|The start and development of a holistic healing center can be both a
traumatic and enlightening experience. In an attempt to minimize the
former without detracting too much from the latter, I would like to
share with you some thoughts and ideas that may prove useful to those
of you who have just begun or are planning to put together a center.
Much of what I have learned has been echoed by other holistic
physicians to whom I have talked. They also went through the oft
times painful process of birthing a multi-disciplinary center. The
commonalities that follow are what the novice should be familiar with
in order to avoid "re-inventing the wheel", i.e., gleam these pearls
of wisedom from ones who have been there and done that so that their
mistakes are not repeated by yourself.
(1) Start your center or retreat from a business perspective and make sure it is on solid financial ground before extending too much into the spiritual realm of operating on faith and good intentions. Since we live in the real world of bills, mortages, and litigation, it is prudent to proceed, at least initially, with a left brain emphasis on the organizing and operational aspects of your endeavor. Formality and linear function can be de-emphasized at a later date and the intuitive and abstract allowed a greater role.
(2) Strongly recommended is the writing down of everything discussed among the principals so that misunderstandings are averted. To rely entirely on verbal agreement is an error. Memory is tenuous at best and what I think I heard you say may be considerably different from what you thought you had told me. Besides detailing the nuts and bolts of business arrangements between members of the group, I would encourage that all areas of importance be precisely spelled out: job descriptions, marketing plans, office/center policies, mission statement or philosophy of practice, to name just a few.
(3) One early consideration is the choice of practitioners who will be part of the center. Although much can be said favorably for youth and enthusiasm, we found it advantageous to have individuals who were seasoned veterans in the world of business. Such persons realize that overhead is more than just rent and utilities. To understand and appreciate the considerable costs involved in the initial start-up as well as ongoing expenditures is to avoid fractious and prolonged discussions over finances.
I recall an instance of a pragmatic/theoretical conflict in our first year together as a center when we were in the midst of overhead excess and trying to curtail expenses. As cold weather was approaching, several therapists had requested that we replace the existing gas heaters with electric ones, citing their concern that the noxious fumes given off by the old gas heaters would increase pollution and thereby not be good for the health of patients (many of whom had environmental sensitivity) or themselves. There ensued a lengthy debate on the pros and cons of purchasing new electric heaters, much of it centered around the cost of buying and operating them. Resolution only came about after information was presented that electric heaters produced electro-magnetic pollution which could be as determental to health as the toxic fumes from gas combustion.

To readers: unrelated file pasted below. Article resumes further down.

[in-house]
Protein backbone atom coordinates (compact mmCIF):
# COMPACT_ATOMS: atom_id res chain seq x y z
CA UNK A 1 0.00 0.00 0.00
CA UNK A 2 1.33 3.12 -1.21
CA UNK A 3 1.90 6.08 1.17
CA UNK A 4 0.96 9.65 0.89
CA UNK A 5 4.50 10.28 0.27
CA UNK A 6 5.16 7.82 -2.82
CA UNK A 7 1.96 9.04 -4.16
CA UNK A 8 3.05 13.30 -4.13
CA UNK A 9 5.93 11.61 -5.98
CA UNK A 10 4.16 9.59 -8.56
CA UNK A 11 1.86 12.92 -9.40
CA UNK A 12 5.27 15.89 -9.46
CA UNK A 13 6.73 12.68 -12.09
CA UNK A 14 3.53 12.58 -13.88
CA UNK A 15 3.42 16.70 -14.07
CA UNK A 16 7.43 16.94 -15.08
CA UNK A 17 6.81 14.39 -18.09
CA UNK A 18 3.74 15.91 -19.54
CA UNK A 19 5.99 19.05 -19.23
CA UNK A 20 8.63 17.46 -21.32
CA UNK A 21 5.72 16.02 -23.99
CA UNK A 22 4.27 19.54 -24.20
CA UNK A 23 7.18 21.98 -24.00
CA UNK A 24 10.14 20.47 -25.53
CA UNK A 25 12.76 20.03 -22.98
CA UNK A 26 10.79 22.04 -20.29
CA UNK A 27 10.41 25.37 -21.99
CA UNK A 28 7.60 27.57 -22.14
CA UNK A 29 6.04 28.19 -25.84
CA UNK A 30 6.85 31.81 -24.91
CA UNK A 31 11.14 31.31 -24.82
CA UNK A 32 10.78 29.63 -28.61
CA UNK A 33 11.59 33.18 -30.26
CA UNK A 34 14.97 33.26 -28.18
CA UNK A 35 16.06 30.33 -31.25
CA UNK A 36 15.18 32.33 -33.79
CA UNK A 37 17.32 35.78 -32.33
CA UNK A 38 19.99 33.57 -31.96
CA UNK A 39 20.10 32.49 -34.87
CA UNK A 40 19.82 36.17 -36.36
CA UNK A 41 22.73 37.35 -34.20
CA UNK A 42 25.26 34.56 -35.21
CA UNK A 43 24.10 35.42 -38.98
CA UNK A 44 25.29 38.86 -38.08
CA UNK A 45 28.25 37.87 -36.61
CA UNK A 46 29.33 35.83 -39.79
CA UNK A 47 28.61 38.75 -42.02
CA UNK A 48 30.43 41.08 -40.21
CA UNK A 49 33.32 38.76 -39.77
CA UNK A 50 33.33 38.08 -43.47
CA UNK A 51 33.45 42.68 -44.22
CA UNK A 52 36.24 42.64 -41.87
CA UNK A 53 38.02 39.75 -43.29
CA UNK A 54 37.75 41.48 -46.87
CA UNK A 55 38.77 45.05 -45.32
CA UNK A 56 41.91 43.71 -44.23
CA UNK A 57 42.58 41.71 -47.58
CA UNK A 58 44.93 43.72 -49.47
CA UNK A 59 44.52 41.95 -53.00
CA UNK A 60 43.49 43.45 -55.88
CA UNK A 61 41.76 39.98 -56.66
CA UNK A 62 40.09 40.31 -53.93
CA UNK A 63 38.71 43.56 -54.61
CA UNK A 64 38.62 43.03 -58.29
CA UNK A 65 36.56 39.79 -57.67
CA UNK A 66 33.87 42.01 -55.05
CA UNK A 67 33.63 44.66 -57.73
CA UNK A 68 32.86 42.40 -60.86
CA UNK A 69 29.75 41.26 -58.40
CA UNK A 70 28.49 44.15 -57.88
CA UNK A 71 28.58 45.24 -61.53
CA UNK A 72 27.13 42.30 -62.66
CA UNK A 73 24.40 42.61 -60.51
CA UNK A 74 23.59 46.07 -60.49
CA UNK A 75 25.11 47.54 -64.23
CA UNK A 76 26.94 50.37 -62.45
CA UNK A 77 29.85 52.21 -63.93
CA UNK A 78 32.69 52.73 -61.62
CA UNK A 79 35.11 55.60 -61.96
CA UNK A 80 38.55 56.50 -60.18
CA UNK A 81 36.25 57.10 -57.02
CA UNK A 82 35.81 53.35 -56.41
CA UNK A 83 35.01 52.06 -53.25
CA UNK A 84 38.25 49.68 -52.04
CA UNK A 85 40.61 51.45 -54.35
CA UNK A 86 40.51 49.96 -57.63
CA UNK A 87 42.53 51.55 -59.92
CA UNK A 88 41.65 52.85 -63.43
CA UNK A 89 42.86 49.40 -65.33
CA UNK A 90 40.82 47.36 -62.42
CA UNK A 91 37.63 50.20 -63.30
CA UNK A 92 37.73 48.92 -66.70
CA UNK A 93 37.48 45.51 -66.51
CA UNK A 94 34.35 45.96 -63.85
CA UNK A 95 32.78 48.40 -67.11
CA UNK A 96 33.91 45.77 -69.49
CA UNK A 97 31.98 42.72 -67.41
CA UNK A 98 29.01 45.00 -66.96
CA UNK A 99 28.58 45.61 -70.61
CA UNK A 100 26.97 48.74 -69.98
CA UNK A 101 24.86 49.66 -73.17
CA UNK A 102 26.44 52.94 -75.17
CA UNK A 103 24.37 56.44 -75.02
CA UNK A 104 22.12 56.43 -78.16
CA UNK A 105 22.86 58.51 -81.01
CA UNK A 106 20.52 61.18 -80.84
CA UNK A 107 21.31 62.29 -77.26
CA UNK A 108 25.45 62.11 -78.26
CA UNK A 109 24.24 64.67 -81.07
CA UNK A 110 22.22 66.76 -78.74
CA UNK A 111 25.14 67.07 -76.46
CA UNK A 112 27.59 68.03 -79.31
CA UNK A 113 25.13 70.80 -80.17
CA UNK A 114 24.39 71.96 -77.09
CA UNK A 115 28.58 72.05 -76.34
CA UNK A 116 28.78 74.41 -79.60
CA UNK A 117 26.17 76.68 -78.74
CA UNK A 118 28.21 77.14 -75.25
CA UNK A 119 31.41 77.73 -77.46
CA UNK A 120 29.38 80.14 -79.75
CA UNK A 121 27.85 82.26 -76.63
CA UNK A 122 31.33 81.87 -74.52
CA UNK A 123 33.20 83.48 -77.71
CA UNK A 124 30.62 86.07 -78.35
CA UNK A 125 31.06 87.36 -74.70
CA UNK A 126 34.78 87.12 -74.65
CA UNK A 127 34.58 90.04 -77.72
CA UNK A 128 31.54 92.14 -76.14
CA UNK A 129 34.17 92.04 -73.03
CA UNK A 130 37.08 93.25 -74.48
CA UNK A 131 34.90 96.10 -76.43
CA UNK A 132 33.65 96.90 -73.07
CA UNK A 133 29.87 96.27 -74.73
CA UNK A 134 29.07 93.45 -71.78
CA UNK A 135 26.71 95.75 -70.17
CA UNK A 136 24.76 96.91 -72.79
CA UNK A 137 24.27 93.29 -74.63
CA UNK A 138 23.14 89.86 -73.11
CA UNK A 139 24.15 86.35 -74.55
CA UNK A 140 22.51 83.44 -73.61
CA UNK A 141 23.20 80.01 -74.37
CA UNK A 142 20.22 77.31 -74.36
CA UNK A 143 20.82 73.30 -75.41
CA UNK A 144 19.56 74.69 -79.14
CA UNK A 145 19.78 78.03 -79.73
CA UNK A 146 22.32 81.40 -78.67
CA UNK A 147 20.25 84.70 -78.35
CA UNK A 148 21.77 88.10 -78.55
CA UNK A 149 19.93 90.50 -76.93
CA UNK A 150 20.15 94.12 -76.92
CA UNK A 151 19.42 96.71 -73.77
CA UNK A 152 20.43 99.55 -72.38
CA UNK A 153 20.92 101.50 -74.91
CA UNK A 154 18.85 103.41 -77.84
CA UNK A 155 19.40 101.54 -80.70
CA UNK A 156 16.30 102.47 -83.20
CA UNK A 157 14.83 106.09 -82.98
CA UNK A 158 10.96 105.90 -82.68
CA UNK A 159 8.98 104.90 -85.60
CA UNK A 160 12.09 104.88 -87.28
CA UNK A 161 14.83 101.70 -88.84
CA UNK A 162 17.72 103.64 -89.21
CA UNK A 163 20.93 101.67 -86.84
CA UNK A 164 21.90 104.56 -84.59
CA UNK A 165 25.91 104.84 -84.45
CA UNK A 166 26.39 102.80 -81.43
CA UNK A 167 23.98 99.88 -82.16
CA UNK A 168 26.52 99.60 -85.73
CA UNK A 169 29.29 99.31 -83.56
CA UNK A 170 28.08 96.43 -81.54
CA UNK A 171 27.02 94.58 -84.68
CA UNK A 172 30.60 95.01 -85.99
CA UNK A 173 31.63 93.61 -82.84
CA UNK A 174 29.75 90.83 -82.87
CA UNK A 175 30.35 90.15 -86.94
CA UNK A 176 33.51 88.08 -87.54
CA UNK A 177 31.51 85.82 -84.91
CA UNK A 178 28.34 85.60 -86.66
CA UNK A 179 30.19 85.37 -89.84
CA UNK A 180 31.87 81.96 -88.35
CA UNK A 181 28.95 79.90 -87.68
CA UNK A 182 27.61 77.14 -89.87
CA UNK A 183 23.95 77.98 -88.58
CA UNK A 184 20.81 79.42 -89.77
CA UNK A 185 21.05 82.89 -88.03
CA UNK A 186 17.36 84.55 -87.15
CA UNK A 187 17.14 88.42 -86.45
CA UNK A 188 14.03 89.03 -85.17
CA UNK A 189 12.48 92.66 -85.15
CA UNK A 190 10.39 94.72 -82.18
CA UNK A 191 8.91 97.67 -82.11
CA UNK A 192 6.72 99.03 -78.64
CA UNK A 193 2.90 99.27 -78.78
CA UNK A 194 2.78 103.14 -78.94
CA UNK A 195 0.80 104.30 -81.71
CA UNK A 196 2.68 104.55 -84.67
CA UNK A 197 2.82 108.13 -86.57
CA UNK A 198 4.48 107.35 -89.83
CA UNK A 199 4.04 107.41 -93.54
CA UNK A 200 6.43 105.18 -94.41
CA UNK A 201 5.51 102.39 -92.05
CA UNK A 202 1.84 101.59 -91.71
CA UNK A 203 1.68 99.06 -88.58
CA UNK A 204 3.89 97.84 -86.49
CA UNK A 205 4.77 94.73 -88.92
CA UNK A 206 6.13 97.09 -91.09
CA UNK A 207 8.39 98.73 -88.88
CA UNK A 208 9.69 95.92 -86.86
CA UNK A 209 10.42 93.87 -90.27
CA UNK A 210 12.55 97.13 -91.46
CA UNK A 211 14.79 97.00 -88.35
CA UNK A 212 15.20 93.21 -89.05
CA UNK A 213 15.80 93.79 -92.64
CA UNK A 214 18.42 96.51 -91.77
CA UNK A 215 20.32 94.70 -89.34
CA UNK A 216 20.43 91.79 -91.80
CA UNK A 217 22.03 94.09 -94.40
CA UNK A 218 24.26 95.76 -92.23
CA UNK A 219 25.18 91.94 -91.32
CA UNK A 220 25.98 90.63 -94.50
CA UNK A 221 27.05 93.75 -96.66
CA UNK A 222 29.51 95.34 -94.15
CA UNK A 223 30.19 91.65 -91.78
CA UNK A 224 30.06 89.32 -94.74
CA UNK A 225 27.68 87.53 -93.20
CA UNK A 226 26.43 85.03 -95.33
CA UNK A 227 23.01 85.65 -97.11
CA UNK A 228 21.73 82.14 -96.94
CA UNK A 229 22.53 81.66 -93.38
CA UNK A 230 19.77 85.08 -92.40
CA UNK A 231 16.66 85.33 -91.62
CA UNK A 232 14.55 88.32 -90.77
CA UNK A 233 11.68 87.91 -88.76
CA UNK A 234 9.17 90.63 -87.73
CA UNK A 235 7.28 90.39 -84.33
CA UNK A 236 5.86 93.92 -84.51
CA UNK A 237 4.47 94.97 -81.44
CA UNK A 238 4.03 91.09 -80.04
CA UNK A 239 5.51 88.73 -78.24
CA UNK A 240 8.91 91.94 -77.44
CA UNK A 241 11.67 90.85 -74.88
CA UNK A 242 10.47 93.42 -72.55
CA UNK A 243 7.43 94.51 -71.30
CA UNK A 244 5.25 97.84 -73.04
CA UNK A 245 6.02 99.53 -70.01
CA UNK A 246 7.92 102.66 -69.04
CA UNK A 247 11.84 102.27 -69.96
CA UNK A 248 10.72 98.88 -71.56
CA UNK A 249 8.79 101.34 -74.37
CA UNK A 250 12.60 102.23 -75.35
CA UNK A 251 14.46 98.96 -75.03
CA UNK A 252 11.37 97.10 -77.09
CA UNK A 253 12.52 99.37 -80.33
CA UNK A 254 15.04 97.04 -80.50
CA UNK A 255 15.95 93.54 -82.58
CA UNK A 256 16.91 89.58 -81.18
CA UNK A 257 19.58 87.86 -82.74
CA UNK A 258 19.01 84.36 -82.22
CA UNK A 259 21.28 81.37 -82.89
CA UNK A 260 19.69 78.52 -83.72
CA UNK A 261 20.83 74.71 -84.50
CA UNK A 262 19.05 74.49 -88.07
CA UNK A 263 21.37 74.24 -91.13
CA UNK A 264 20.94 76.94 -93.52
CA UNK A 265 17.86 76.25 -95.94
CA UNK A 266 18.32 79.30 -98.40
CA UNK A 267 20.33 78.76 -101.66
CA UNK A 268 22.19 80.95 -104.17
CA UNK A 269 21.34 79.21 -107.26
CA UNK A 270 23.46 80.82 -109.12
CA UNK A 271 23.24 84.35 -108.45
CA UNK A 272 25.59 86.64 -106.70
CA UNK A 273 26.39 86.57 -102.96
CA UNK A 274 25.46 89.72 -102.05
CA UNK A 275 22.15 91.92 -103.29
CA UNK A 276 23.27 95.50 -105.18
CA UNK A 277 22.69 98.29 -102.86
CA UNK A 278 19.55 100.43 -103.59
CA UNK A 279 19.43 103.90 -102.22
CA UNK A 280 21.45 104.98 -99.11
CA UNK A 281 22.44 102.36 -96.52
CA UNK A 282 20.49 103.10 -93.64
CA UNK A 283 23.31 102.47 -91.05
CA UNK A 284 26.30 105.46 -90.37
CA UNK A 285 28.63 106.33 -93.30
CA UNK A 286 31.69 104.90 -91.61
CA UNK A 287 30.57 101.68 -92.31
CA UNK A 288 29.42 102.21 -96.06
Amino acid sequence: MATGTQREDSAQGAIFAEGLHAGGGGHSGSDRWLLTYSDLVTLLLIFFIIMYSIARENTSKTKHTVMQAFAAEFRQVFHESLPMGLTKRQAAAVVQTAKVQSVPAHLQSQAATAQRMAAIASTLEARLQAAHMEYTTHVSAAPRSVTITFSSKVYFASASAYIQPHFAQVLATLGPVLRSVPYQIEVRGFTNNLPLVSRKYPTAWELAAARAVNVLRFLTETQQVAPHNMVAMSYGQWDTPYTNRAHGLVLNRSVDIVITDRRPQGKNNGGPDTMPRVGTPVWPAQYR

(4) A complete budget is essential. This should include everything from ":slip & fall" insurance on the premises to office and cleaning supplies, furnishings, and bookkeeping. And should there be salaried employees, as is almost unavoidable given how IRS defines contract labor, the myriad of taxes/withholdings can be quite alarming to someone not versed in such aspects of administration.
(5) The decision of whether or not to participate in managed care is one not easily arrived at, especially in this day and age. There are certainly arguments on both sides although I favor the "fee for service" route. It has been shown that Americans are very willing to pay out-of-pocket for alternative health services. This coupled with the freedom from the bureaucracy and cumbersome paperwork involved with becoming and being a provider for an HMO, PPO, etc., makes it very attractive to go outside the system. Your gross revenue may be less but so will your expenses and headaches!
There are endless other intricacies involved in making a holistic healing center work. The more information and experiential feedback that can be gathered prior to the creation and development of a center, the smoother the eventual launch and sailing of it. I would definitely advise seeking out others who have been down the same path, successful or not, and pick their brains thoroughly. Believe me, you'll be glad you did!
"Your Holistic Health Center Manual - Policies, Procedures and Guidelines" by Willard H. Dean, M.D. and Pamela G. Barich, R.N., C.N.S.
A complete guide to setting up and running day-to-day operations of a holistic health center in your community.
Cost: $49 plus $6 Shipping/Handling
Purchase through Willard H. Dean, M.D.
73 Sabino Gonzales Rd, Glorieta, NM 87535
Phone (505) 983-1120 - E-mail email@example.com
"Business Mastery" by Cheri Shomen
A book to take you from visioning your practice, to marketing it, to hiring staff.
Purchase through Sohnen-Moe Associates
6020 W Peregrine Way, Tucson, AZ 85745
Phone (800) 786-4774 - Fax (520) 743-3656
E-mail firstname.lastname@example.org - Website http://www.sohnen-moe.com
Company provides state-of-the-art information and products for professional and practice development, including several good books and a great newsletter.
"Healthy Business - The Natural Practitioner's Guide to Success" by Madeleine Harland and Glen Finn.
Published by Hyden House Ltd., Great Britain ISBN I 85623 005 8